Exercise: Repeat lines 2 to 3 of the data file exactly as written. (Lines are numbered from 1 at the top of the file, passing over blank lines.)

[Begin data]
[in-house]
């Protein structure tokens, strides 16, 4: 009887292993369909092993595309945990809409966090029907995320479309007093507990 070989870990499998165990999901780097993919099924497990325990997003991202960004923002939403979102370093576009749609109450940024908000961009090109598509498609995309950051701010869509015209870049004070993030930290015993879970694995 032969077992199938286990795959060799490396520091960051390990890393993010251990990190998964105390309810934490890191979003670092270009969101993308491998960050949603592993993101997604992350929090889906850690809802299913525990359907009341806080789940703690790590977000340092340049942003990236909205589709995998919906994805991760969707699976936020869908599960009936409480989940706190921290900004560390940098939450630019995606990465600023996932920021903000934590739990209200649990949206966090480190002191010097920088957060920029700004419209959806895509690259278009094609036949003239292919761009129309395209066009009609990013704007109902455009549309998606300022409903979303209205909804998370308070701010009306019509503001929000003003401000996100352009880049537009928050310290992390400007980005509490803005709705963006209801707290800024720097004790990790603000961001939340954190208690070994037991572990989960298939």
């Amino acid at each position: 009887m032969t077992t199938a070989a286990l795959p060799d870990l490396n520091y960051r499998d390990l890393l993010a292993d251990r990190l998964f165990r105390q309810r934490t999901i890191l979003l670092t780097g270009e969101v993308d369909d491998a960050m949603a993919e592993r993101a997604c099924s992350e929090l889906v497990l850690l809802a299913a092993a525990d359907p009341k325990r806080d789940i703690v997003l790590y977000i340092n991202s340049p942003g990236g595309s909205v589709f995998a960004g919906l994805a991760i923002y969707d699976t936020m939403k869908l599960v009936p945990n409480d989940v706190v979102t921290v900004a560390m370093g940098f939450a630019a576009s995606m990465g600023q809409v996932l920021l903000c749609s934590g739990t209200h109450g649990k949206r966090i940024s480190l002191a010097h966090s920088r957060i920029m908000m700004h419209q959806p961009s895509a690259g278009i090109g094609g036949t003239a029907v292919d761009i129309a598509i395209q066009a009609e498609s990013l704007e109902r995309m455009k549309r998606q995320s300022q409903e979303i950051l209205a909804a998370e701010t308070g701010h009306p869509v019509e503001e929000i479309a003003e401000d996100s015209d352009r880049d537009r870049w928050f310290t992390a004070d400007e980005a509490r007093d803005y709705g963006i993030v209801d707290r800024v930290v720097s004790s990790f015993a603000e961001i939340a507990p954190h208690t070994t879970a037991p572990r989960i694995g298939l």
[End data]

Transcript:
């Protein structure tokens, strides 16, 4: 009887292993369909092993595309945990809409966090029907995320479309007093507990 070989870990499998165990999901780097993919099924497990325990997003991202960004923002939403979102370093576009749609109450940024908000961009090109598509498609995309950051701010869509015209870049004070993030930290015993879970694995 032969077992199938286990795959060799490396520091960051390990890393993010251990990190998964105390309810934490890191979003670092270009969101993308491998960050949603592993993101997604992350929090889906850690809802299913525990359907009341806080789940703690790590977000340092340049942003990236909205589709995998919906994805991760969707699976936020869908599960009936409480989940706190921290900004560390940098939450630019995606990465600023996932920021903000934590739990209200649990949206966090480190002191010097920088957060920029700004419209959806895509690259278009094609036949003239292919761009129309395209066009009609990013704007109902455009549309998606300022409903979303209205909804998370308070701010009306019509503001929000003003401000996100352009880049537009928050310290992390400007980005509490803005709705963006209801707290800024720097004790990790603000961001939340954190208690070994037991572990989960298939």
């Amino acid at each position: 009887m032969t077992t199938a070989a286990l795959p060799d870990l490396n520091y960051r499998d390990l890393l993010a292993d251990r990190l998964f165990r105390q309810r934490t999901i890191l979003l670092t780097g270009e969101v993308d369909d491998a960050m949603a993919e592993r993101a997604c099924s992350e929090l889906v497990l850690l809802a299913a092993a525990d359907p009341k325990r806080d789940i703690v997003l790590y977000i340092n991202s340049p942003g990236g595309s909205v589709f995998a960004g919906l994805a991760i923002y969707d699976t936020m939403k869908l599960v009936p945990n409480d989940v706190v979102t921290v900004a560390m370093g940098f939450a630019a576009s995606m990465g600023q809409v996932l920021l903000c749609s934590g739990t209200h109450g649990k949206r966090i940024s480190l002191a010097h966090s920088r957060i920029m908000m700004h419209q959806p961009s895509a690259g278009i090109g094609g036949t003239a029907v292919d761009i129309a598509i395209q066009a009609e498609s990013l704007e109902r995309m455009k549309r998606q995320s300022q409903e979303i950051l209205a909804a998370e701010t308070g701010h009306p869509v019509e503001e929000i479309a003003e401000d996100s015209d352009r880049d537009r870049w928050f310290t992390a004070d400007e980005a509490r007093d803005y709705g963006i993030v209801d707290r800024v930290v720097s004790s990790f015993a603000e961001i939340a507990p954190h208690t070994t879970a037991p572990r989960i694995g298939l």